. A world-class manufacturing site for offshore wind, which would create 9000 jobs and support a further 1000 construction posts over eight years. The 430-acre site will be remediated and could welcome its first tenants by 2022

. The creation of a new waste-to-energy plant

. Plans for a new polyhalite fertiliser plant, with the product transported around the world

. A 1.3-kilometre £90 million quay

. A bid to make Teesside Britain’s first freeport, which would mean the area could benefit from tax reliefs, simplified customs procedures and streamlined planning processes, which would attract business from across the globe

SUNDERLAND – Councillor Graeme Miller, leader of Sunderland City Council

Q: 2020 saw the publication of the Riverside Sunderland Masterplan to create 1000 new homes and one million sq ft of offices and workspace on the banks of the River Wear. How do you expect the development to progress as we enter 2021 and what kind of opportunities will there be for local companies to win contract work on the site?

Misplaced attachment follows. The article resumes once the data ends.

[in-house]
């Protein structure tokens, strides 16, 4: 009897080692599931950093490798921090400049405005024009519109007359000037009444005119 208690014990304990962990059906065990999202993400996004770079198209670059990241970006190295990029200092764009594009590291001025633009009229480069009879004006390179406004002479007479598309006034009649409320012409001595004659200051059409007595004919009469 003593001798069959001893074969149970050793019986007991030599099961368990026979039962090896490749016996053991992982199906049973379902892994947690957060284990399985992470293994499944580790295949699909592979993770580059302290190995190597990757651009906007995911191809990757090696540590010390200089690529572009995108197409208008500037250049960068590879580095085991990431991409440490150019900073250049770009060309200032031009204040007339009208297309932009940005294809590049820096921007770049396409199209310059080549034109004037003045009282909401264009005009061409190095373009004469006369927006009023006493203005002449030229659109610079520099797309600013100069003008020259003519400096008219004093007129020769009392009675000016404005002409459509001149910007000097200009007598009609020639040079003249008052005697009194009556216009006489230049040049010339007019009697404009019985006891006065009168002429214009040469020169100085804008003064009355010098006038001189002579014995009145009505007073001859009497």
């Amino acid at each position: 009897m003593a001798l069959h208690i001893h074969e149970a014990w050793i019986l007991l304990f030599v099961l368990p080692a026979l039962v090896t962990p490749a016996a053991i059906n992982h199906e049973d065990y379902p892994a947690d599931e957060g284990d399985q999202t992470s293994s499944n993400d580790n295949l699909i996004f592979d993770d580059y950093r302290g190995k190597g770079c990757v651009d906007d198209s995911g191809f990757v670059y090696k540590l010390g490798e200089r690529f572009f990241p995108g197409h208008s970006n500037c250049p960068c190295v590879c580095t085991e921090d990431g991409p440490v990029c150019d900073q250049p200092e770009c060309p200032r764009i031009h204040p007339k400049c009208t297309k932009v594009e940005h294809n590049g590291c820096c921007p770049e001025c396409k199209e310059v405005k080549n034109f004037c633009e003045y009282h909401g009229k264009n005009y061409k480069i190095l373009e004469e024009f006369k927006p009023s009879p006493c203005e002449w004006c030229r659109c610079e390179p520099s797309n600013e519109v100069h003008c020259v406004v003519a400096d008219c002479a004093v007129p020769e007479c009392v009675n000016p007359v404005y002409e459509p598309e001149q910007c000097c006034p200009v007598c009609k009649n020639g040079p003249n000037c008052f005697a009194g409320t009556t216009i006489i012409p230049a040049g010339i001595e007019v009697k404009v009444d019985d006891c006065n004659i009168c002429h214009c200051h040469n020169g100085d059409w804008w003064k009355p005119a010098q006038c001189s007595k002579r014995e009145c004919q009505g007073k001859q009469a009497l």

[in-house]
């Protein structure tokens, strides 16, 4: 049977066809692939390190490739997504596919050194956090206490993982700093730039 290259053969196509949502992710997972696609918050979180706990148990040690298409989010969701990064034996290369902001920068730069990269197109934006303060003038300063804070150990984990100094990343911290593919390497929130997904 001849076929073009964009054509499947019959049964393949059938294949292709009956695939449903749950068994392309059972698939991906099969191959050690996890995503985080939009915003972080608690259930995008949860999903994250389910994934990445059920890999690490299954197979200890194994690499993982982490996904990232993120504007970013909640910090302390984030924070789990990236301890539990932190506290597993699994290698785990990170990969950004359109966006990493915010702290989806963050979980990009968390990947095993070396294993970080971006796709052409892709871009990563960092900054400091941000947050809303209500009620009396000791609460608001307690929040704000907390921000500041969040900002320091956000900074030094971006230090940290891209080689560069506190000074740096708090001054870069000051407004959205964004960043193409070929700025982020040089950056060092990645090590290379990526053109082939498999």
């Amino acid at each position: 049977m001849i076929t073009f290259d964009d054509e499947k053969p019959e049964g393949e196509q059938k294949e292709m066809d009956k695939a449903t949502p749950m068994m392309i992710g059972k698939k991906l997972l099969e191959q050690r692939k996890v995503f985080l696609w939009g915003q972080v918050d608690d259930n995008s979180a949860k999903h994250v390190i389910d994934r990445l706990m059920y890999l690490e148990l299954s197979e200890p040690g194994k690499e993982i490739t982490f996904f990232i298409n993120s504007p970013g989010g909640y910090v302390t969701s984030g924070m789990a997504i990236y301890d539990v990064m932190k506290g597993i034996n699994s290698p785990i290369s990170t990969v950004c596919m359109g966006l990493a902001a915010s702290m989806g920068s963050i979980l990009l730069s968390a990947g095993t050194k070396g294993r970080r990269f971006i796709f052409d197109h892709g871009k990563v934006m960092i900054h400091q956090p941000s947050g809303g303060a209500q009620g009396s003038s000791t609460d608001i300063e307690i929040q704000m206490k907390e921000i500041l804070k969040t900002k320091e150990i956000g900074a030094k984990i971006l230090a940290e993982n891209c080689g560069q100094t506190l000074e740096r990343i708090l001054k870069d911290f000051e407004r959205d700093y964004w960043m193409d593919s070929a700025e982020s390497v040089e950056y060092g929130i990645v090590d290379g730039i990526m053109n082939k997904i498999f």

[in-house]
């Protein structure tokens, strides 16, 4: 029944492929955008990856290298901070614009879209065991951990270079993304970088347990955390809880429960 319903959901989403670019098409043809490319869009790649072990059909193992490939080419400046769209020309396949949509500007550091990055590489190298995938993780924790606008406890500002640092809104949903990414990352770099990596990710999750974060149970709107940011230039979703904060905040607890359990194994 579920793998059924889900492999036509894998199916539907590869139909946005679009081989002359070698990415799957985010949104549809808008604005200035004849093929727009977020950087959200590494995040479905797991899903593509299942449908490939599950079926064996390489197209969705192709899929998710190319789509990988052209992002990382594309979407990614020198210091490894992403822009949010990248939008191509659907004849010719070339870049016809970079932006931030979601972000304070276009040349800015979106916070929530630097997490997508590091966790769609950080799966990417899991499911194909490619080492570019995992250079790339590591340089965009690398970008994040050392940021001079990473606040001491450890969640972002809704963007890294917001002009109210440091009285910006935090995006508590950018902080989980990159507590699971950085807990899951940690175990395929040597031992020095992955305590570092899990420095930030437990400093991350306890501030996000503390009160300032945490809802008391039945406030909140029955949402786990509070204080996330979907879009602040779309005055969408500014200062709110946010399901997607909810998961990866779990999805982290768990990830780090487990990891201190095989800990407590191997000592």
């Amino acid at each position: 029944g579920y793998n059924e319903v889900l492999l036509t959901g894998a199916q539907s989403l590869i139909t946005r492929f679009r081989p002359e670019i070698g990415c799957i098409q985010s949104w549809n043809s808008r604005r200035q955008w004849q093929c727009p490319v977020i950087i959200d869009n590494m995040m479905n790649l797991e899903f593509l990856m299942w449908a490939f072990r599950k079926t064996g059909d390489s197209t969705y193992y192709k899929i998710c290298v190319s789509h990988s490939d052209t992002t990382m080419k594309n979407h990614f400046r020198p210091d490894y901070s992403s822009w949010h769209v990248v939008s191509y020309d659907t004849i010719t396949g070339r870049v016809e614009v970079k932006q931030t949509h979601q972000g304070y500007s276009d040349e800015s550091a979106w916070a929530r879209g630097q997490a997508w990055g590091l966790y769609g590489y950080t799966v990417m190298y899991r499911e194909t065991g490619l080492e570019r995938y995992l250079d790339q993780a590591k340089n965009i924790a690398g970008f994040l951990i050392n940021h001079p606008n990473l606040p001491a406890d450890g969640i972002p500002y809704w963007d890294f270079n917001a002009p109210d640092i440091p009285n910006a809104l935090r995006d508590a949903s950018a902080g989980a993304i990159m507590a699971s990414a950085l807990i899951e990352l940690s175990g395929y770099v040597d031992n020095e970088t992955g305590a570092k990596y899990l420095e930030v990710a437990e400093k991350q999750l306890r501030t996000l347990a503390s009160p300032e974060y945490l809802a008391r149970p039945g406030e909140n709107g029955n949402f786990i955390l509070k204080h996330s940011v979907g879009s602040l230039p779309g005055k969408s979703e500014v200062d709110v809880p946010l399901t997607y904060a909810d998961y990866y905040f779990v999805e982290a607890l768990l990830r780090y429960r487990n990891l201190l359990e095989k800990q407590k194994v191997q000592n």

A: “Riverside Sunderland is one of, if not the most, ambitious city centre regeneration projects in the UK at this current moment in time.

“It’s a masterplan that will reinvigorate the city in a wider sense too – creating a place we can be proud to call the heart of Sunderland and creating jobs, not only through the businesses relocating to the site, but also the entire supply chain.

“Throughout the construction of The Beam – the site’s flagship office space, which has already attracted Ocado, Penshaw View and Asset55 – we have worked with local developers to bring the project to life, providing opportunities across the supply chain for regional companies such as Tolent and Desco.

“The development of City Hall, on land immediately adjacent to The Beam, has also strengthened this commitment.

“Designed by Faulkner Browns Architects and constructed by local firm Bowmer + Kirkland, the building officially topped out in August and will be home to nearly 2000 workers when it opens its doors.